CIRCLE1 has invited two very different Berlin based artists – Anastasia Khoroshilova and Noga Shtainer, to exhibit their recent photographic works. The two artists first met during the preparation of the exhibition. Although they differ in their personal motivation, their camera technology and the staging of their pictures, they find a lot if common ground in terms of subject matter.
Aline Alagem’s works displayed in the exhibition Director’s cut continue her main preoccupation in recent years with the body, gender, eroticism, and with the gaze that constitutes them in the current age of a mad torrent of processed images. Alagem paints hyperrealistic paintings with a disrupted or fragmented narrative, on large scale canvases that exceed the boundaries of the painting as a window, blending beyond recognition the traditional narrative of oil painting on canvas as a coherent opening to the representation of reality. The viewer’s gaze lingers on the quality of the painting, surprised by the unconventional fusion of plasticity and refinement and the brute force with which the painting manifests itself. Continue reading
The subject of memory stands at the heart of Dana Yoeli‘s profoundly personal yet universal work. Memory, by nature, is illusory and intangible. Nevertheless, Yoeli chooses it as her subject and transforms it into substance, into physical matter. She fluctuates between nature and artifice, documentation and fabrication, life and taxidermy.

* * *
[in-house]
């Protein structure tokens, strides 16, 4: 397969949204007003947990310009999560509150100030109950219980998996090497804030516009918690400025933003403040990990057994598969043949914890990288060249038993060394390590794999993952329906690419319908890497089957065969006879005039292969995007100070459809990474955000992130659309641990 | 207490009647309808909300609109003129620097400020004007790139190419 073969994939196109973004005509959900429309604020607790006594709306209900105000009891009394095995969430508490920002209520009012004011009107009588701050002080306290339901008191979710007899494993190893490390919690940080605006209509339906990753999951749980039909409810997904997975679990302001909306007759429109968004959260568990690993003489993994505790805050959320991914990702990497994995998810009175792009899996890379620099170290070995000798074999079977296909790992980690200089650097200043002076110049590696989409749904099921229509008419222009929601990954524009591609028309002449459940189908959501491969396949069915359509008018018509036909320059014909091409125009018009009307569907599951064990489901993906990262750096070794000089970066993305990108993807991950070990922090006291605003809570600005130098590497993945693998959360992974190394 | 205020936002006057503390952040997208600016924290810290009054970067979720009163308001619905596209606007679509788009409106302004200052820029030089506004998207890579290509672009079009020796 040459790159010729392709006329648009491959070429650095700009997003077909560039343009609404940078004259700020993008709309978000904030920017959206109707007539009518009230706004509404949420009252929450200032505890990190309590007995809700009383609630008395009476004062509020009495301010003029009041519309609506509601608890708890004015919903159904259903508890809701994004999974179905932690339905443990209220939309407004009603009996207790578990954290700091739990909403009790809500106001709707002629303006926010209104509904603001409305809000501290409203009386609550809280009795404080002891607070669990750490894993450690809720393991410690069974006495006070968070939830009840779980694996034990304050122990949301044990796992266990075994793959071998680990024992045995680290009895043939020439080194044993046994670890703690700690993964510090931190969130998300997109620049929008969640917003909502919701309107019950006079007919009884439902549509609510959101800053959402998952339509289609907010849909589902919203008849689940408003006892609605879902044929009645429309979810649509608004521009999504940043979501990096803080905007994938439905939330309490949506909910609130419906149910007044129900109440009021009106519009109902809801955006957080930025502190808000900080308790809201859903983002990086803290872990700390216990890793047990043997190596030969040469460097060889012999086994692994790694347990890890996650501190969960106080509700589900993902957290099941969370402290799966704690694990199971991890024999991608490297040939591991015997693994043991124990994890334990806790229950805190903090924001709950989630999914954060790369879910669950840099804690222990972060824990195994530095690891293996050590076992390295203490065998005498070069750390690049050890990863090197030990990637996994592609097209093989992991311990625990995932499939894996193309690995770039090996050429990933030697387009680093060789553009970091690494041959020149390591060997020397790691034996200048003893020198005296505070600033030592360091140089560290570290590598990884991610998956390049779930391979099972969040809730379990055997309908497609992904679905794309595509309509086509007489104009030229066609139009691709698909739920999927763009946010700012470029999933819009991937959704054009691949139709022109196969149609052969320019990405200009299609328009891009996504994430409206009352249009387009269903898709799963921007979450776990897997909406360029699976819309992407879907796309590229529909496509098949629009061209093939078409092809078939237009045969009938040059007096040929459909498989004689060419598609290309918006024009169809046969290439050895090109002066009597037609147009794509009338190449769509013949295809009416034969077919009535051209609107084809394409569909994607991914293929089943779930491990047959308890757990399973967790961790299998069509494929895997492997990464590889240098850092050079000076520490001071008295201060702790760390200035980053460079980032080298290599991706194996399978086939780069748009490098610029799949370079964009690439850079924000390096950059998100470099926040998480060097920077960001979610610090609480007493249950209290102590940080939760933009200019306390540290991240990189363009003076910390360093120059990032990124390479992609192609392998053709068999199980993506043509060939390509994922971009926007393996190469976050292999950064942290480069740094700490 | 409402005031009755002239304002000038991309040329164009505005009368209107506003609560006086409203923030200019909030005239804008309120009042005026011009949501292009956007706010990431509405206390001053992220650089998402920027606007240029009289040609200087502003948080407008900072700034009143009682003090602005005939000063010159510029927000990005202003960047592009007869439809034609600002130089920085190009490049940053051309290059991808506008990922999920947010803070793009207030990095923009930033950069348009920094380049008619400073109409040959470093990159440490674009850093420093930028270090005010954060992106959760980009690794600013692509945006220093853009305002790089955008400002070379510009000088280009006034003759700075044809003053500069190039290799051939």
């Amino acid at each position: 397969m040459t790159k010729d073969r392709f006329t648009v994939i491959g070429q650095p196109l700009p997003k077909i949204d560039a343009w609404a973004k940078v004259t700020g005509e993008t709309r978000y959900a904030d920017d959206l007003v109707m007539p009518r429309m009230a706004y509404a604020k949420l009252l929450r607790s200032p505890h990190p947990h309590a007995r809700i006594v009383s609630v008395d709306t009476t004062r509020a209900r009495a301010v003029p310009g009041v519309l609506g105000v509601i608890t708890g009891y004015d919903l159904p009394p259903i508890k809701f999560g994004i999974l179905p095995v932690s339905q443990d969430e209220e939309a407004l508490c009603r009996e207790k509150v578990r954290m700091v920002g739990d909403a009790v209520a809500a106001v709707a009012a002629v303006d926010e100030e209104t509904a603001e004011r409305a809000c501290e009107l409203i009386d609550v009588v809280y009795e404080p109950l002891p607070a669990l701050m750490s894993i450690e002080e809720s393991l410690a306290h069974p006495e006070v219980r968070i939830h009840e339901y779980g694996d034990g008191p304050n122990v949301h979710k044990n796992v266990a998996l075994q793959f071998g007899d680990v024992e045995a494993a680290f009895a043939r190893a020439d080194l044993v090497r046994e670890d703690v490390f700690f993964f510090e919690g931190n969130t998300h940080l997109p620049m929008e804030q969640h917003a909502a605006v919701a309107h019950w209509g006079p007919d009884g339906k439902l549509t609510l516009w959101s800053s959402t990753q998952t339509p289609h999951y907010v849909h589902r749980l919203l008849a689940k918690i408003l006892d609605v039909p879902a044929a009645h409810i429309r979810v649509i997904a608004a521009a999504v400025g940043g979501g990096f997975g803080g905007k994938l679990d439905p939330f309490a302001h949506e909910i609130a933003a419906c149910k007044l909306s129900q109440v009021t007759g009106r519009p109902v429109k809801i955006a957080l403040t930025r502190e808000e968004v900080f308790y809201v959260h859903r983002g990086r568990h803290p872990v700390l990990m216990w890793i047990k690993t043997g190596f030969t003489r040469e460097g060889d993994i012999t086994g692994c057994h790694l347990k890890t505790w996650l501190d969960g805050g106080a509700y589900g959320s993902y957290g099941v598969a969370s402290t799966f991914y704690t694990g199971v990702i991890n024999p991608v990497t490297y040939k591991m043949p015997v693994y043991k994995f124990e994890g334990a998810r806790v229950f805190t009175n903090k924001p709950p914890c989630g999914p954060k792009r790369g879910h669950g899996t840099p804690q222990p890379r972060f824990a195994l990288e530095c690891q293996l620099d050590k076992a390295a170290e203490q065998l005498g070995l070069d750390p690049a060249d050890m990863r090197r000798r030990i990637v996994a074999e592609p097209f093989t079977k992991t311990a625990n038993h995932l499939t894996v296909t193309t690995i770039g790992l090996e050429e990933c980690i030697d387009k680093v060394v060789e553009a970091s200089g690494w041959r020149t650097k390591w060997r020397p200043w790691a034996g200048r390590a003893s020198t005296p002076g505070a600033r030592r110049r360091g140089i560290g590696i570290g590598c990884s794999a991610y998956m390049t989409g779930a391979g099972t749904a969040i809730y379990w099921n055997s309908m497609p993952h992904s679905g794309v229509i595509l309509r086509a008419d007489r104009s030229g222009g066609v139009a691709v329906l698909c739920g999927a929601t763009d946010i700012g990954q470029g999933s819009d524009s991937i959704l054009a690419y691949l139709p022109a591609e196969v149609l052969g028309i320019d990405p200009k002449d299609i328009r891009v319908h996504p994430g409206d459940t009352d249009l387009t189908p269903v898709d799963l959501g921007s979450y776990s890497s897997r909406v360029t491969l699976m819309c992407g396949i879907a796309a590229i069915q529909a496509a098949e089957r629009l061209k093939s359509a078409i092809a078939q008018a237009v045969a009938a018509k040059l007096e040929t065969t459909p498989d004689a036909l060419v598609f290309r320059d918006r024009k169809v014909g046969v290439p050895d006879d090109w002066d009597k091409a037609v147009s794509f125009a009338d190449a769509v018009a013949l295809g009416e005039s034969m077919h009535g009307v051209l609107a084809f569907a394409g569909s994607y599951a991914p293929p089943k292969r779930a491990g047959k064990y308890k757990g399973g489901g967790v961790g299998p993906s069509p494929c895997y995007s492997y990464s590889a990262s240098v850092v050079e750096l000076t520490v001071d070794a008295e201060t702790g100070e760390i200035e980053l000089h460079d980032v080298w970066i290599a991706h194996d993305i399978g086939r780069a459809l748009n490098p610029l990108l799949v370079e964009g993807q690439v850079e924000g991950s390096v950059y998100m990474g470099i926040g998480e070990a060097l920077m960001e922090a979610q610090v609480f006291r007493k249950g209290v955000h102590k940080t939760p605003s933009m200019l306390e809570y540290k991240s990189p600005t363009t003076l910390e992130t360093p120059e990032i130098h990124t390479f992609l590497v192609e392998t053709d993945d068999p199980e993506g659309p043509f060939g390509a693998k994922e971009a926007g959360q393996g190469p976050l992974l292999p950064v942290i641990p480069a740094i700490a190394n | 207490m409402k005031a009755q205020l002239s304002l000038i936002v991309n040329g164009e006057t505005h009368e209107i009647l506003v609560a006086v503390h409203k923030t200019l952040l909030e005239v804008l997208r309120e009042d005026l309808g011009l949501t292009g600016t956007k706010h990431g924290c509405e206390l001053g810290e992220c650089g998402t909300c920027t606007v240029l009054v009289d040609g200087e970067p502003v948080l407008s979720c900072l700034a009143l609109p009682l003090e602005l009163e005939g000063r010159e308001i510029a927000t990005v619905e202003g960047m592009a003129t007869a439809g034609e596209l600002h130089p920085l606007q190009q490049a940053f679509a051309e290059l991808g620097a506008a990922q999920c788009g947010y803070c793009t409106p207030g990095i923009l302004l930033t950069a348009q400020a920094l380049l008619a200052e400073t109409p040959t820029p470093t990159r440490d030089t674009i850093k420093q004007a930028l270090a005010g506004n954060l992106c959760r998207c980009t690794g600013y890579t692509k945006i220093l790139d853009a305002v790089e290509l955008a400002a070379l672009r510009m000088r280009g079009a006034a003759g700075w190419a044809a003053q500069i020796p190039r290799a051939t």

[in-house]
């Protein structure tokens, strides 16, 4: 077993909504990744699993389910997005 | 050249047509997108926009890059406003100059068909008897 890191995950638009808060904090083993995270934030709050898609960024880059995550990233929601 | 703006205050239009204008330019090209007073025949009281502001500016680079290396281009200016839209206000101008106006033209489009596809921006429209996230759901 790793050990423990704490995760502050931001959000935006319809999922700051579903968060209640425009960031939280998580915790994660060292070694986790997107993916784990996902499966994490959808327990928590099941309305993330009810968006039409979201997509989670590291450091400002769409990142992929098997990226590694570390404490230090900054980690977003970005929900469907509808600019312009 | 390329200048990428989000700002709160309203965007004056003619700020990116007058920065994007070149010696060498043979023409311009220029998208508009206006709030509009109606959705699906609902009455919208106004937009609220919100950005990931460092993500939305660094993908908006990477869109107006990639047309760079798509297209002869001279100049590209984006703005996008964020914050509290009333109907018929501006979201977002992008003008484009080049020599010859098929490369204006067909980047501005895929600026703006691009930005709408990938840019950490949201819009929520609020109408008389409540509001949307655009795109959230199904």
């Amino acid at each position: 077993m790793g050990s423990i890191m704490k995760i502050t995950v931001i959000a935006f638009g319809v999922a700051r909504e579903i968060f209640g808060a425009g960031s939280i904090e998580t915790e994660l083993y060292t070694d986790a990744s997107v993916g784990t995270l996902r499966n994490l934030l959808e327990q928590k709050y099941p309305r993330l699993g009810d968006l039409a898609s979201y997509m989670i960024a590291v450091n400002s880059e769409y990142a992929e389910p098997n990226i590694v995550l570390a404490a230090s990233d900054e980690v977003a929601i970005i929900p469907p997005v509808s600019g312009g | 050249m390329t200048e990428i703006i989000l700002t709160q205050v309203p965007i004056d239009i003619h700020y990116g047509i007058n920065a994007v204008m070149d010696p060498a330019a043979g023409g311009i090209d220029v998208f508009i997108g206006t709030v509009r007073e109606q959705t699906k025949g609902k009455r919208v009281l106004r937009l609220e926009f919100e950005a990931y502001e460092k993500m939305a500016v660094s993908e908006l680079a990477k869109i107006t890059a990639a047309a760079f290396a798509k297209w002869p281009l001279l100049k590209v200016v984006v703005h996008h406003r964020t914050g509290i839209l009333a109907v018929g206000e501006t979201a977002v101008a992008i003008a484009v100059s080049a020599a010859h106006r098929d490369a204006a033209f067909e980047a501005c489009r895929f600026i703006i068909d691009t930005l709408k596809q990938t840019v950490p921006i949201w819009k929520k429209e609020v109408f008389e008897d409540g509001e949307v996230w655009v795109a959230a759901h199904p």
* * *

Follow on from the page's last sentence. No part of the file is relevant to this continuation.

We invite you all to the finissage of the exhibition Highway Furniture by Bettina Allamoda and Alona Harpaz.
Saturday, June 18th at 19:00
Photo by Boaz Arad
It starts with a paradox: Aren’t highways the opposite of furniture? Movement, fluidity, itinerancy. Highway Furniture is the name of the joint exhibition by Alona Harpaz and Bettina Allamoda. But even being on the move requires a setting, needs objects and images.
Karen Russo’s video work “Externsteine”, takes as its subject the rock formation in Germany which attracts neo-Pagans, new-Agers and neo-Nazis to seasonal celebrations, in which each cult relates Externsteine’s extraordinary landscape to their own version of ecological, spiritual and political mythology.
In the gallery’s main space in our current show we are displaying the exhibition “Reclaim Fame” by Yochai Matos who explores the materiality and the social relations around public space as a property.
(Photos: Mia Gourvitch)